Working with bottling franchisees around the world
A Coca-Cola Great Britain case study

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Page 5: Coca-Cola bottling franchises in Great Britain

Coca-Cola first came to Great Britain in 1900 when Charles Candler, son of the company's founder, Asa Candler, brought a jug of the syrup with him on a holiday visit and introduced the drink to a soda fountain owner in London. However, it was not until the 1920s that sales began to be significant. The Coca-Cola Company began bottling in a small plant in Brighton in 1932. By 1939, there were seven bottling plants - five owned by the parent company and two - one in Glasgow and the other in Belfast - by licensed bottlers. The war put a temporary halt to most of these operations until the late 1940s when operations set up again, principally in the hands of franchised bottling organisations.

The most significant new change was in 1987 when The Coca-Cola Company and Cadbury Schweppes plc. set up a jointly owned company to handle the soft drinks of both parent companies. Coca-Cola in cans, initially imported but then later filled by contract canners, were first marketed in the UK in 1961. In 1976, however, the company opened its own canning plant at Milton Keynes with its first line, at the forefront of technology in its time, capable of filling 1,500 cans a minute. Ten years later, when the company was celebrating its centenary, a second line was added with a filling speed of 2,000 cans a minute - then the fastest in the world.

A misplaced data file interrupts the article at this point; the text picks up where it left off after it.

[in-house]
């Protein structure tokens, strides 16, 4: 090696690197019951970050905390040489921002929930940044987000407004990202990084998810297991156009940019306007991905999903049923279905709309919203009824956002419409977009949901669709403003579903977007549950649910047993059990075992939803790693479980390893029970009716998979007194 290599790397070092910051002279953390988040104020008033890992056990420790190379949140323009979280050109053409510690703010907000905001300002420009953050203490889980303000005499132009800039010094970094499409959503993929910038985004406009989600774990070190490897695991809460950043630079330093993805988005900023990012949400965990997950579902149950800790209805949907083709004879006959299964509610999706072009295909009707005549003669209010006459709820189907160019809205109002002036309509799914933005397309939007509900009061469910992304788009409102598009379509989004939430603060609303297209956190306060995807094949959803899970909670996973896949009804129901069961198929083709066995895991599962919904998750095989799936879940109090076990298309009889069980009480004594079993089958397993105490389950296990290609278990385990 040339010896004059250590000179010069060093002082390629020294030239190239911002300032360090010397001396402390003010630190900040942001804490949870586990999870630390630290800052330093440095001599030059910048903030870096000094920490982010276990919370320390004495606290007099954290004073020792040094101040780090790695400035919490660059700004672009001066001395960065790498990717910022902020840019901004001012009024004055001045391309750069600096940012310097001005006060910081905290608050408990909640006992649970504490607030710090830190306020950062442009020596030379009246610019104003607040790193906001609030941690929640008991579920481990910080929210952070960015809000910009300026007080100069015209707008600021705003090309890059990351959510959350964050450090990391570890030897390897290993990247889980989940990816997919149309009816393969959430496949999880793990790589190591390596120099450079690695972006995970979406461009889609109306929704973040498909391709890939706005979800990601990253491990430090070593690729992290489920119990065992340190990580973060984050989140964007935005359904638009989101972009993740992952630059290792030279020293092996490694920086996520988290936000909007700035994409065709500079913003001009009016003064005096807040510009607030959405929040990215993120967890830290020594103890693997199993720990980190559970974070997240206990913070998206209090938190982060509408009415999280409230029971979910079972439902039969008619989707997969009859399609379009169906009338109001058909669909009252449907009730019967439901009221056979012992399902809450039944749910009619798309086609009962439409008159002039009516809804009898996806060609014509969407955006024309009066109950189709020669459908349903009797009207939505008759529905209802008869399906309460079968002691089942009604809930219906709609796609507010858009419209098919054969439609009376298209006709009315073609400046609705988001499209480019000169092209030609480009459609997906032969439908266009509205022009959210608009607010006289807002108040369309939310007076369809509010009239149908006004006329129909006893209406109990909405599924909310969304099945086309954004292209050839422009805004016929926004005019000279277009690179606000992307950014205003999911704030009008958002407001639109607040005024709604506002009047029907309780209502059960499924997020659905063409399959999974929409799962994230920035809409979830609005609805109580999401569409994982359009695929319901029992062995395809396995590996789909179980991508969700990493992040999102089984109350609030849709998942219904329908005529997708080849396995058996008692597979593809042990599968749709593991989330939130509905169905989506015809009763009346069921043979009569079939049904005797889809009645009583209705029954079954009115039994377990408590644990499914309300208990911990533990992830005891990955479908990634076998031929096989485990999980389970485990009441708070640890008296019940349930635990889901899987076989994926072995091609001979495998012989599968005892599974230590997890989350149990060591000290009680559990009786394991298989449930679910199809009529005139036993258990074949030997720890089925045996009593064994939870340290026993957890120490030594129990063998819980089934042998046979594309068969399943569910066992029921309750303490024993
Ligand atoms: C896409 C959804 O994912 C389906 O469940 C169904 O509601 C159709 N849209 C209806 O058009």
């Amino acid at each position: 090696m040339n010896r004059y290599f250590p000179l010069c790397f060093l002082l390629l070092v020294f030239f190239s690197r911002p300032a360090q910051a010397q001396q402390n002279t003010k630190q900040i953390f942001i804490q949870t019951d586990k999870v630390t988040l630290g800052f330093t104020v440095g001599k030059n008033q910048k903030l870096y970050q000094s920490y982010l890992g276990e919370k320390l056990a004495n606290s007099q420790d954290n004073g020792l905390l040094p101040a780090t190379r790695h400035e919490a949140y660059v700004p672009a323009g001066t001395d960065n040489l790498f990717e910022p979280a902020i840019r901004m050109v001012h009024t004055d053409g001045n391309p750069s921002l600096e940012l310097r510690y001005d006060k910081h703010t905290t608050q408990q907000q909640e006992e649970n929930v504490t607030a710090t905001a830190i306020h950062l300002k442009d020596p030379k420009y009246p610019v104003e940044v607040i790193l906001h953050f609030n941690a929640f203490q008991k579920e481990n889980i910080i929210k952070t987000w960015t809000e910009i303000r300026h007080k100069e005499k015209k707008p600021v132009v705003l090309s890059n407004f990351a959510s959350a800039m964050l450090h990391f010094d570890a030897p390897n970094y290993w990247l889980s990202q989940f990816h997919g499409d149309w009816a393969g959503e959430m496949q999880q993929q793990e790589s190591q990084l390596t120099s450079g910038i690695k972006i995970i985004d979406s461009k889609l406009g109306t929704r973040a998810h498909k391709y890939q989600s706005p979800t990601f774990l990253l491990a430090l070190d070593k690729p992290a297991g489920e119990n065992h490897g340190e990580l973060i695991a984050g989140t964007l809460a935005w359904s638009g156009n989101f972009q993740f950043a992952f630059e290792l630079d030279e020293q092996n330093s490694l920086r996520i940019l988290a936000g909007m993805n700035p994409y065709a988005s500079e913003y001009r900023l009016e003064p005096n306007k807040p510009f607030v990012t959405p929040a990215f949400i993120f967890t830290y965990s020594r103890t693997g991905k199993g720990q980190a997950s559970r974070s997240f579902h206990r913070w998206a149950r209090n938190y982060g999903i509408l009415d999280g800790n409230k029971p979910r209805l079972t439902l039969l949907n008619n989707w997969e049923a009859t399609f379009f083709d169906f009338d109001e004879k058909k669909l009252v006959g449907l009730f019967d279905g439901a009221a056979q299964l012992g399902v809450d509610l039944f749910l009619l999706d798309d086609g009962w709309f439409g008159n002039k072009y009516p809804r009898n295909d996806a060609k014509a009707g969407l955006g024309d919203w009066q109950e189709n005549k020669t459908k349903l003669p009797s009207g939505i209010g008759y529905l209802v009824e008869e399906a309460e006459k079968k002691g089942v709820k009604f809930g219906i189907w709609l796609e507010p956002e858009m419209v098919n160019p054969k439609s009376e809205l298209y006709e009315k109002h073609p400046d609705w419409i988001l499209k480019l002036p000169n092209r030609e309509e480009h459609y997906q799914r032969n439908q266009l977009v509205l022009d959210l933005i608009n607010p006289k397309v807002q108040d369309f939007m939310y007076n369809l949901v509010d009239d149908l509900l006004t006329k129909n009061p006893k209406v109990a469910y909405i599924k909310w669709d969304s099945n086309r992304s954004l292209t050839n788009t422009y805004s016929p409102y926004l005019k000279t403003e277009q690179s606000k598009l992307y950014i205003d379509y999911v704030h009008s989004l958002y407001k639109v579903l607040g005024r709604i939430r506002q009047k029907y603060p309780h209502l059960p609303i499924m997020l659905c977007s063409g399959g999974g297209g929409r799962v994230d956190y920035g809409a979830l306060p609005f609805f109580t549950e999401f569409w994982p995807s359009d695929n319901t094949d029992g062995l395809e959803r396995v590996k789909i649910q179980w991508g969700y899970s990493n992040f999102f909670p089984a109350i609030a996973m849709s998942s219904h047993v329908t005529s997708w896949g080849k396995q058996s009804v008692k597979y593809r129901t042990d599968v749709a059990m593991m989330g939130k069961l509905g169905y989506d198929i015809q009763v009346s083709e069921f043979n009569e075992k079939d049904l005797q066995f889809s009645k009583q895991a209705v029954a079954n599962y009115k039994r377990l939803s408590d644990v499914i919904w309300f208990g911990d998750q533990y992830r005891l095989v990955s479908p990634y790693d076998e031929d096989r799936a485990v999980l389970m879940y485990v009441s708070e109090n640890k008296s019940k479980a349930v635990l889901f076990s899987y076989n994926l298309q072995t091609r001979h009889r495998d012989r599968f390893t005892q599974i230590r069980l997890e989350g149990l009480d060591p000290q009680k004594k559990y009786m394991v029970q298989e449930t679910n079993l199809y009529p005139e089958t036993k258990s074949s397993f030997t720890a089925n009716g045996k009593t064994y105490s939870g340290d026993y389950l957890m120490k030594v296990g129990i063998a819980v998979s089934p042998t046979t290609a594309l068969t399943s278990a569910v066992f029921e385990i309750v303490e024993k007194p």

Within four years of its existence, at a cost of £60 million, Coca-Cola and Schweppes Beverages Limited had opened Europe's biggest soft drinks production complex at Wakefield, with two lines capable of filling 2,000 cans a minute - to give a production capacity of over five million cans a day. In Northern Ireland, The Ulster Iced Drinks company Ltd, having been given a franchise in 1939, was given a new franchise and today operates as Coca-Cola Bottlers (Ulster) Ltd. This company is now owned by the Leventis Group, which also holds the franchise for the Republic of Ireland.

Products for home consumption are usually purchased through supermarkets in larger quantities and at a lower unit price than other distribution channels. Coca-Cola bottling franchisees work in close association with retailers and wholesalers to identify the sorts of packaging and quantities that home consumers prefer and to ensure packaging mixes, brands and flavours, merchandising and promotion, as well as stock and shelving are appropriate for the needs of consumers.

Coca-Cola Great Britain | Working with bottling franchisees around the world